"[don't] control too much what your kids read." — I couldn't agree with this more. The church my family and I go to have people exactly like the ones in your mom's church, and frankly, it pisses me off. How are children going to learn what is good or bad for them if all you're going to do is shield them from every "evil" thing they come across? Seriously, I have this youth advisor who disapproved of the Disney film Brave because there was a witch in it. *facepalm* Maybe I shouldn't be too judgemental of their opinion, but it found it so ridiculous. And then I have a couple of friends whose parents won't let them read Harry Potter because it has witchcraft and so is considered evil.

    Those friends are at least fifteen.

    I mean, okay, I respect your decision, but dammit these people aren't babies anymore and they have the ability to think for themselves and decide whether they want to be influenced by such things. It just gets me so mad sometimes.

    ^ Sorry for that rant up there. I just have a lot of pent-up feelings about censorship, so it was a little relieving to dump it all on someone. Hope you don't mind. πŸ˜› But anyways, I totally agree with all your points here. This is one post I'd gladly shove into every parent or soon-to-be parent!

  2. 21/08/2014 / 6:09 PM

    I totally agree with you on the censorship issue! I remember talking to church friends about Sweet Evil before and I could barely get any words out over the "why would you read that" and I was even asked "don't you get worried when you read things like that?" No, because I know for a fact that it's not real. I totally get that people find safety in religion, but that's no excuse to shut their kids off from what goes on in the real world, and even things in fiction. My mum's been told before that she needs to "keep a close eye" on what I read and she just shrugged it off because she knows that I'm fine.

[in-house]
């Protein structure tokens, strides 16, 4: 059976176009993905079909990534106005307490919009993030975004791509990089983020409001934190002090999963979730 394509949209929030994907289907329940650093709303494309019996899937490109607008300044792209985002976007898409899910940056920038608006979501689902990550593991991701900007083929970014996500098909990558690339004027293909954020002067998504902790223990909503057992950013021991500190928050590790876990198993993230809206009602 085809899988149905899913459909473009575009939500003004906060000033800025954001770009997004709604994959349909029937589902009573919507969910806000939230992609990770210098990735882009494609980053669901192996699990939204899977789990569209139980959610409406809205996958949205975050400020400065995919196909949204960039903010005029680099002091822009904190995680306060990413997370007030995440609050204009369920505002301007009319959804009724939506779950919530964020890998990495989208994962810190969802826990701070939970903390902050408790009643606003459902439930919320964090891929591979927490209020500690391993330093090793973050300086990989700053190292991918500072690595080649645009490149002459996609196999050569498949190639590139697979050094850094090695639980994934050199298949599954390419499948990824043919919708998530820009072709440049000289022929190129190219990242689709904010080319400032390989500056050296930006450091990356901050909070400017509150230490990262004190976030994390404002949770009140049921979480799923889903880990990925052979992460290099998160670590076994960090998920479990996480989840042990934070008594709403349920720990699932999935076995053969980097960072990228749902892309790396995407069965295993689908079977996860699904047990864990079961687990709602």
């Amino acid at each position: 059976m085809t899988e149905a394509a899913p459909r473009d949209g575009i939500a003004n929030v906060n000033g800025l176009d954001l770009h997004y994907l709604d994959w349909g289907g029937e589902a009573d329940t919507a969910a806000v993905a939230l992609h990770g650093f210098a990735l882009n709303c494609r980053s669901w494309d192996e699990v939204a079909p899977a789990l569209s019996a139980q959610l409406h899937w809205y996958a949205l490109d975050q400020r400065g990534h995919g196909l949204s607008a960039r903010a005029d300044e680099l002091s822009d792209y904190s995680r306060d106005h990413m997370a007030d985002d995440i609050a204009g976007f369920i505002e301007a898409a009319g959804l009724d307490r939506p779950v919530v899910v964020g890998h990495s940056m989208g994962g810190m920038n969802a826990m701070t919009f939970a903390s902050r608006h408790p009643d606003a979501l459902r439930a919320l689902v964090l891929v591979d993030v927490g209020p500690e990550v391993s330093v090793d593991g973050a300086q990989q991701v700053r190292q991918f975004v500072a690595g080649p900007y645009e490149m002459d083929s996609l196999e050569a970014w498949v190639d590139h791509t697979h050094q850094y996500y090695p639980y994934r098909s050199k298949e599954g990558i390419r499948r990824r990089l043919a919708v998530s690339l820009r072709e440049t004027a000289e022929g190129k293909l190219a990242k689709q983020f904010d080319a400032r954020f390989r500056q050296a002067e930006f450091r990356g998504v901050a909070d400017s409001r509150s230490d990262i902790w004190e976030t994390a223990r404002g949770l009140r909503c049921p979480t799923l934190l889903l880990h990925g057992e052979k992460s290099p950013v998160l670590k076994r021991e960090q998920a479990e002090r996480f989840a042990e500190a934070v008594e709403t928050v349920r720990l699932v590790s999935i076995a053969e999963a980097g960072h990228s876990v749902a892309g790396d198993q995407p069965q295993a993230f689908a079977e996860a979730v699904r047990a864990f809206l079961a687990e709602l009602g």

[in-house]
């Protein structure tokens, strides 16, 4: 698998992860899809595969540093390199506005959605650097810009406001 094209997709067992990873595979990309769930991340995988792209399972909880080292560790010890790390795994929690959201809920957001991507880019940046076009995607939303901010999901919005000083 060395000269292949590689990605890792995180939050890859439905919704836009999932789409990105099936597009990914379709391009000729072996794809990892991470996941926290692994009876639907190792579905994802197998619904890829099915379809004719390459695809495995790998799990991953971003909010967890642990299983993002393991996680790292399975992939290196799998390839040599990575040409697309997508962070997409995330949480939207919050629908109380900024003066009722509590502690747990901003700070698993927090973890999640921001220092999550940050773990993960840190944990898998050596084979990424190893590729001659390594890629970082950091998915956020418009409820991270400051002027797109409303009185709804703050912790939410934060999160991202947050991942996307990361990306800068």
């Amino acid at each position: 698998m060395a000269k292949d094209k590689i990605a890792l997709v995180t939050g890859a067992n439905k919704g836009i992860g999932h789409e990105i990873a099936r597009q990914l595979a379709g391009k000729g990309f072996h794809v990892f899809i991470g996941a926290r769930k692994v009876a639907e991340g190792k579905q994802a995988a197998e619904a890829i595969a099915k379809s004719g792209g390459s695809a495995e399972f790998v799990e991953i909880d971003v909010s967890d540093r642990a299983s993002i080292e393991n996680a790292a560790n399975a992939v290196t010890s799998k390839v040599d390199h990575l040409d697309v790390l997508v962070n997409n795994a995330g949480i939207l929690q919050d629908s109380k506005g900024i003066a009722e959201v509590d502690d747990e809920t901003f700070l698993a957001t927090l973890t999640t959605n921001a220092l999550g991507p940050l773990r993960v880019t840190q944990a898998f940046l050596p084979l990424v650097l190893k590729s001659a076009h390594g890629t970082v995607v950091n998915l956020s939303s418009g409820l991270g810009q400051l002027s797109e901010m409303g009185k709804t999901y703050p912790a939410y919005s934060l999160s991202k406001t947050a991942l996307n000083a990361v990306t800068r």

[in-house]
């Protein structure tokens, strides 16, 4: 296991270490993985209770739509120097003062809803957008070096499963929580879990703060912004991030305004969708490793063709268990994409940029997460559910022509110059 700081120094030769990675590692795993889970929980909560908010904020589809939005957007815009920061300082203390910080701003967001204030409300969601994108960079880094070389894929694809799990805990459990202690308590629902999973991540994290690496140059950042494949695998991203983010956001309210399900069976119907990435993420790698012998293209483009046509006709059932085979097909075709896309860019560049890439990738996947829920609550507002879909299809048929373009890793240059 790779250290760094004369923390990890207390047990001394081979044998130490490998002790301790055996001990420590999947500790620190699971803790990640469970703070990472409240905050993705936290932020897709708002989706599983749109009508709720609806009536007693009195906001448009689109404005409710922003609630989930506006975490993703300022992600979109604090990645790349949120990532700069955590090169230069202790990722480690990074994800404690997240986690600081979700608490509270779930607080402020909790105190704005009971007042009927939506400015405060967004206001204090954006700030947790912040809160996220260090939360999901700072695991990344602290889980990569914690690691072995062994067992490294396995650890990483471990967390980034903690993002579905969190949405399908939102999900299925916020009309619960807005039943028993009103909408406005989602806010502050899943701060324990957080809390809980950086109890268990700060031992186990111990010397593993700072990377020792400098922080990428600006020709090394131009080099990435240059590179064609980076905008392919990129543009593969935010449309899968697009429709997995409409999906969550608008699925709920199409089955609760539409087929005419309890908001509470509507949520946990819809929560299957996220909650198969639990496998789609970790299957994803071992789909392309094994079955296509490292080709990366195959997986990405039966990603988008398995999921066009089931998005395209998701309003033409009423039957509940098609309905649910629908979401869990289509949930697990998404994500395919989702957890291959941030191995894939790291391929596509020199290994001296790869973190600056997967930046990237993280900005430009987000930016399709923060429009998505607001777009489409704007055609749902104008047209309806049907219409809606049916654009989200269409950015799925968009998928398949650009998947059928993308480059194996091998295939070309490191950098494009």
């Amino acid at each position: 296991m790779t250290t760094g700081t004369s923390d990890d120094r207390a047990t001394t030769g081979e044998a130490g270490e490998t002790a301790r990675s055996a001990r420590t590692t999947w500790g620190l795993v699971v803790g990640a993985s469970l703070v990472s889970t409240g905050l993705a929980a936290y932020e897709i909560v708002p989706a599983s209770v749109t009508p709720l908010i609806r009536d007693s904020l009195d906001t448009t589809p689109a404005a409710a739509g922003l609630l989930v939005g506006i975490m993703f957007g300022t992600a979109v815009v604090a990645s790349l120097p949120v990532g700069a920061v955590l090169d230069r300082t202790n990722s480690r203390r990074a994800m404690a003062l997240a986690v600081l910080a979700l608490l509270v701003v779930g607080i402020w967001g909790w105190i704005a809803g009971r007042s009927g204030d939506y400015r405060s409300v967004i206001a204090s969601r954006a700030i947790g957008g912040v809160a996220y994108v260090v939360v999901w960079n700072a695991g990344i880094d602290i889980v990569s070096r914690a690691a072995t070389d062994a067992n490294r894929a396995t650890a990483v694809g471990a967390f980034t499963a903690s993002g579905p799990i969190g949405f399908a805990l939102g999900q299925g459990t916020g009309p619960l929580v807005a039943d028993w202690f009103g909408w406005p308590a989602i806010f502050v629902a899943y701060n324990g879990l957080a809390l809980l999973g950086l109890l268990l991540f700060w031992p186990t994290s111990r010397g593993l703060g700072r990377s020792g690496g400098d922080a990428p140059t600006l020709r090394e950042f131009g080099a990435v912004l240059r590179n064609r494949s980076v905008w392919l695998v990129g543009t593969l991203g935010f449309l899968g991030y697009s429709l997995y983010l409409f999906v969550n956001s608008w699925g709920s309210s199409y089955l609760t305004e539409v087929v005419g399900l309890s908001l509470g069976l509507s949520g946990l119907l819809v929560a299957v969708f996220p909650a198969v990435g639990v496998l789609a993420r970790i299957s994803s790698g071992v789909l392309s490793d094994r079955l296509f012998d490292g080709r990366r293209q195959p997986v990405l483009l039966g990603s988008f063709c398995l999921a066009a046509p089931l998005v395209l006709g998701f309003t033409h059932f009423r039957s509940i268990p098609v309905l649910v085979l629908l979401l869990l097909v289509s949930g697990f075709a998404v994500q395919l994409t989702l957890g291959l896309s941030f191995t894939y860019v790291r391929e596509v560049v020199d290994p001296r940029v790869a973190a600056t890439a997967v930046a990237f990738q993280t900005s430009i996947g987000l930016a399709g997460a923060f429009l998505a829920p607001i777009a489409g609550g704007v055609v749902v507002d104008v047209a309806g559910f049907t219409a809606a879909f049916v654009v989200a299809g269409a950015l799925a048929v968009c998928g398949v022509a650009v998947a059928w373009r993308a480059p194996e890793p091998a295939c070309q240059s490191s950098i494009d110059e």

I don't mind your rant at all, I'm perfectly happy for you to dump it all on me πŸ˜€

  3. 21/08/2014 / 11:00 PM

    I totally agree with you about not being overly controling about what kids read. They end up challenging themselves more than I ever would.

  4. 22/08/2014 / 3:08 AM

    I'm a parent and I agree with not controlling to much what your child reads. I let my son check out whatever he feels like. In most cases he won't even look at books that I would consider inappropriate but will head for books on topic/games/shows he's interested in.
    Sharon @ Sharon's Book Nook!

  5. 22/08/2014 / 3:12 PM

    I agree you can't control and police what they read. When we go to the library my son knows to stay in the kids section and he will pick out graphic novels and novels. He picks out so many books that are all completely different but that is what is great about the library